Development of a potentially key ground-attack weapon for the Royal Air Force’s Eurofighter Typhoons is nearing completion, but the type may not be fielded with MBDA’s Brimstone 2 missile for another seven years, according to a report by the UK National Audit Office.
“The department is now planning that Brimstone 2 will be fitted to Typhoon but not until 2021, resulting in a two-year capability gap after retiring [the Panavia] Tornado in 2019,” the NAO says in its recently-published Major Projects Report 2013.
Originally due to have entered service in October 2012 with the RAF’s Tornado GR4s, the Brimstone 2 is now expected to reach this milestone in November 2015.
Delays to the introduction of the Brimstone 2 stem from a reliability problem with its Roxel-developed rocket motor, which emerged during testing in January 2012. Citing “significant technical issues on the Vulcan rocket motor”, the NAO refers to “propellant cracking and liner de-bonding”. This occurred during the latter stages of an environmental stress testing campaign designed to replicate conditions to be encountered by the design through a lifetime of use. Issues with the design’s new warhead also contributed to the slip.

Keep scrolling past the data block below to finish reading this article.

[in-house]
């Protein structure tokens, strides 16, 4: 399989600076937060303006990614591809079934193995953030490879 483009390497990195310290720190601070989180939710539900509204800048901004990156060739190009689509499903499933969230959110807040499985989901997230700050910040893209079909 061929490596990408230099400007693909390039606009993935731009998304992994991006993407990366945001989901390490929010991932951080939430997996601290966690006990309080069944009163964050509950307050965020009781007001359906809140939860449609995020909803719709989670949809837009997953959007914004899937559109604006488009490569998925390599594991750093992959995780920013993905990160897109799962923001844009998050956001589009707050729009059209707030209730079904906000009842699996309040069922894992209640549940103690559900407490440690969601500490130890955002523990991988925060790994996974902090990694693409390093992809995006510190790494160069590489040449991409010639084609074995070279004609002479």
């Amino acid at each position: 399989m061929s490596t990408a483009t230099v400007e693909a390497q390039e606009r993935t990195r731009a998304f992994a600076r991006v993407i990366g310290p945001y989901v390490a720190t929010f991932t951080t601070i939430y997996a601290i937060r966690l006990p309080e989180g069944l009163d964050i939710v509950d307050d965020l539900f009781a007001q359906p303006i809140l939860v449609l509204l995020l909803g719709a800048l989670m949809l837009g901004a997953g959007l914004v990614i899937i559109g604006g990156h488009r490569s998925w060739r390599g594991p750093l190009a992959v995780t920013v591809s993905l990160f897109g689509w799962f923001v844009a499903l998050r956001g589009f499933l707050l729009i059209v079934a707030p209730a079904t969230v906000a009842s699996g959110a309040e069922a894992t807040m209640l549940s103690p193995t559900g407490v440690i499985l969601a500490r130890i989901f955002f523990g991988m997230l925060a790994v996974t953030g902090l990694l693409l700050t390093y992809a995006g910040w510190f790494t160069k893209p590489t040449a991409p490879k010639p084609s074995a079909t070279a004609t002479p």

Responding to the report, MBDA says programme development activities have remained on track since May 2012, with a series of five firings performed in the USA last October and a launch made with a new rocket motor the following month. Formal qualification work is now nearing completion and will be followed by certification activities and user trials.
An evolution of the dual-mode seeker-equipped Brimstone used by Tornado pilots in Afghanistan and Libya, the enhanced weapon has an increased range and better capability while engaging moving ground vehicles.
In its report, the NAO says the Ministry of Defence “is currently working to determine how best to mitigate this capability gap” following the GR4’s retirement.
One potential means of filling an operational gap would be to advance the full integration of Brimstone with the RAF’s General Atomics Aeronautical Systems Reapers. Successful firing trials involving the combination concluded early this year. The MoD said then that it had yet to decide on whether to field the missile with its remotely piloted air system.
In the shorter term, an additional batch of dual-mode weapons will be delivered from later this year to support UK operations in Afghanistan. These are being “jointly funded by MoD and MBDA”, the NAO says.